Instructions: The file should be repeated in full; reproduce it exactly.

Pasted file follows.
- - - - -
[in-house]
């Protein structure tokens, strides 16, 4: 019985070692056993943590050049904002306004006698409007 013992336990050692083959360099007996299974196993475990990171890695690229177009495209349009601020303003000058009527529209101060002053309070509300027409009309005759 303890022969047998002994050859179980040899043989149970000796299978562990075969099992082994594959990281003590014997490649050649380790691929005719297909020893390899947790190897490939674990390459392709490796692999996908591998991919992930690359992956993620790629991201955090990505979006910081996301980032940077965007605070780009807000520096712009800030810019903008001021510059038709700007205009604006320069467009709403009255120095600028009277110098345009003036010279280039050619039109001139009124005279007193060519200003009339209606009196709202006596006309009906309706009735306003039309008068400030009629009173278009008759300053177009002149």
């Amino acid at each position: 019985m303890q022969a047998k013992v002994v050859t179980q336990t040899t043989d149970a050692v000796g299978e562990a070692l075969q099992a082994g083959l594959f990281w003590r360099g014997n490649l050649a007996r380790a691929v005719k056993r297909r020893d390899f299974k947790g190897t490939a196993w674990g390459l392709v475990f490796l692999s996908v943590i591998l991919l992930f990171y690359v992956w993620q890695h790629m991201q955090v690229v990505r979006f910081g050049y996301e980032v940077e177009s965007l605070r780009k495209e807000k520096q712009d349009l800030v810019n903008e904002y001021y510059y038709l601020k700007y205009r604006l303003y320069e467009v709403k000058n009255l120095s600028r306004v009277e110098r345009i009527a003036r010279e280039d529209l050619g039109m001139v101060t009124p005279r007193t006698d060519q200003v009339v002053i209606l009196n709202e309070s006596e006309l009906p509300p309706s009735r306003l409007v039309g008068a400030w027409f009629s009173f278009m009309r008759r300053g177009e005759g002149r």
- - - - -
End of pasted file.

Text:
[in-house]
């Protein structure tokens, strides 16, 4: 019985070692056993943590050049904002306004006698409007 013992336990050692083959360099007996299974196993475990990171890695690229177009495209349009601020303003000058009527529209101060002053309070509300027409009309005759 303890022969047998002994050859179980040899043989149970000796299978562990075969099992082994594959990281003590014997490649050649380790691929005719297909020893390899947790190897490939674990390459392709490796692999996908591998991919992930690359992956993620790629991201955090990505979006910081996301980032940077965007605070780009807000520096712009800030810019903008001021510059038709700007205009604006320069467009709403009255120095600028009277110098345009003036010279280039050619039109001139009124005279007193060519200003009339209606009196709202006596006309009906309706009735306003039309008068400030009629009173278009008759300053177009002149």
């Amino acid at each position: 019985m303890q022969a047998k013992v002994v050859t179980q336990t040899t043989d149970a050692v000796g299978e562990a070692l075969q099992a082994g083959l594959f990281w003590r360099g014997n490649l050649a007996r380790a691929v005719k056993r297909r020893d390899f299974k947790g190897t490939a196993w674990g390459l392709v475990f490796l692999s996908v943590i591998l991919l992930f990171y690359v992956w993620q890695h790629m991201q955090v690229v990505r979006f910081g050049y996301e980032v940077e177009s965007l605070r780009k495209e807000k520096q712009d349009l800030v810019n903008e904002y001021y510059y038709l601020k700007y205009r604006l303003y320069e467009v709403k000058n009255l120095s600028r306004v009277e110098r345009i009527a003036r010279e280039d529209l050619g039109m001139v101060t009124p005279r007193t006698d060519q200003v009339v002053i209606l009196n709202e309070s006596e006309l009906p509300p309706s009735r306003l409007v039309g008068a400030w027409f009629s009173f278009m009309r008759r300053g177009e005759g002149r």